In the wake of the coronavirus outbreak, which started in the Chinese city of Wuhan, drone manufacturer DJI is using drones to help fight the spread of the virus. Working together with agricultural technology think tanks, DJI has adapted its Agras series of agricultural spraying drones to spray disinfectant across infection zones throughout China, including over 3 million square meters in Shenzen, where DJI is based.
In addition to spraying disinfectant, drones have also been fitted with loud-speakers to help disperse large crowds, which could easily spread the virus. Other drones have been fitted with thermal cameras to detect changes in people’s body temperature, which can help identify potential coronavirus cases. Now if this is all sounding a little dystopian and scary, well we’re right there with you, but these are fascinating examples of using drone technology to help make people’s lives better, or to even save lives.
According to the World Health Organisation, as of February 18, 2020 there have been 73,332 reported cases of the COVID-19 coronavirus, with 72,528 of those cases being recorded in China. The virus has spread to 25 other countries, but in almost all cases these infections have been isolated and contained quickly thanks to an international effort to combat the outbreak.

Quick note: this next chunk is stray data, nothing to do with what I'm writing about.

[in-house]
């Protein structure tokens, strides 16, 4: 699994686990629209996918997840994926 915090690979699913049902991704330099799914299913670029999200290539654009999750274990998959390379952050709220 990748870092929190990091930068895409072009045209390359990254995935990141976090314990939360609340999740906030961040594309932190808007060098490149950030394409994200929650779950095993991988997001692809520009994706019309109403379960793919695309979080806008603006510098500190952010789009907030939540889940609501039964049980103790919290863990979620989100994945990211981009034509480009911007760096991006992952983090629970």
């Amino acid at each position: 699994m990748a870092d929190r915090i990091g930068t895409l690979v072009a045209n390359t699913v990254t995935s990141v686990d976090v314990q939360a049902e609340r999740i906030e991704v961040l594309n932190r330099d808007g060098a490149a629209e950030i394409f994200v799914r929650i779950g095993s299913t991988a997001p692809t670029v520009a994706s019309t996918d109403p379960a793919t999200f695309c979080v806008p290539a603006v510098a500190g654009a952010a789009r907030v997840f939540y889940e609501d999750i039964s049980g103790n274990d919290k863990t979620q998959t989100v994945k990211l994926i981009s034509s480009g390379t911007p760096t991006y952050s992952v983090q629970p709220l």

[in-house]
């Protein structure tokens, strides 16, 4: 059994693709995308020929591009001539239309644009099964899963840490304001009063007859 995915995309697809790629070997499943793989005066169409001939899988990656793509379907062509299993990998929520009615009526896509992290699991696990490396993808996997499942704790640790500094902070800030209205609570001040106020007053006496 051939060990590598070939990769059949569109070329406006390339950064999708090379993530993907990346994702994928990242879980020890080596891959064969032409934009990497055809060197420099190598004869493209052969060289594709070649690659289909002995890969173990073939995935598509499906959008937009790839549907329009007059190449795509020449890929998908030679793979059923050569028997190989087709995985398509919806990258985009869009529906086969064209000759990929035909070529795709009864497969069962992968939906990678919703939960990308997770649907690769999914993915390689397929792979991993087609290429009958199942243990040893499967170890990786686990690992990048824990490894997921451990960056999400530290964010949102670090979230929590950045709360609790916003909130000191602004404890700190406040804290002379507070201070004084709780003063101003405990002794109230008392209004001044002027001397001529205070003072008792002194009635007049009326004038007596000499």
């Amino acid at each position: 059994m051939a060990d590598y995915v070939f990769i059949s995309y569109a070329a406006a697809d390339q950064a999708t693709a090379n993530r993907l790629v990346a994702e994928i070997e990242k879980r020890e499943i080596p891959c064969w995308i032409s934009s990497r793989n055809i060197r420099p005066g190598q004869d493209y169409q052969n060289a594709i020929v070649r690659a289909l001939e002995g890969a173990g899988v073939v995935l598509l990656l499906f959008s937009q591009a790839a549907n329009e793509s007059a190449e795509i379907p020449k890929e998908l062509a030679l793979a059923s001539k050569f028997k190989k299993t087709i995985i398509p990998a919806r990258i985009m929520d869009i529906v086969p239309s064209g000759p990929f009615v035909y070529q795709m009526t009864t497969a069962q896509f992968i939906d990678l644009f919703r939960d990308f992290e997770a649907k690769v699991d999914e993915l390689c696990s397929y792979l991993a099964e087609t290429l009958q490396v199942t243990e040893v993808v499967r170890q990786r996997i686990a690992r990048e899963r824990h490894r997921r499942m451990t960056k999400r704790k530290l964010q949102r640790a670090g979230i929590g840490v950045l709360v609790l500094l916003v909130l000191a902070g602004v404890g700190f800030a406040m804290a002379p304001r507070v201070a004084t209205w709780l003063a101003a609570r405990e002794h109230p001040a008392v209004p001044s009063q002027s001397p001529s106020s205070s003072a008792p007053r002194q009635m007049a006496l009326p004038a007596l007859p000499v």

The spread of the disease is also having a huge knock-on effect to the global economy, especially within the tech sector which has much of its manufacturing base in China. Apple and Huawei, which produce some of the world’s best smartphones, have felt the impact of the virus, though others like Samsung have fared better. MWC, the world’s biggest mobile phone trade show has also been cancelled this year due to concerns over spreading the virus.
Send in the drones
Drones are an emerging technology with an enormous scope for improving and enriching people’s lives. Drones are already being used by companies like Amazon to deliver packages to customers. They’re also often used in the construction industry to survey buildings for faults and damage - it’s much cheaper and safer to send a drone up to check rather than build a scaffold or winch a person down from the roof to check the side of a 10-story building.
There are also drones that can be used for entertainment and leisure, much like the best remote control planes. These consumer drones can fly to impressive heights and speeds, while many have cameras attached which let you take stunning aerial photographs of the countryside. Looking to snap photos a little closer to the ground? Ceck out our list of the best thermal imaging cameras, best compact cameras, or best mirrorless cameras.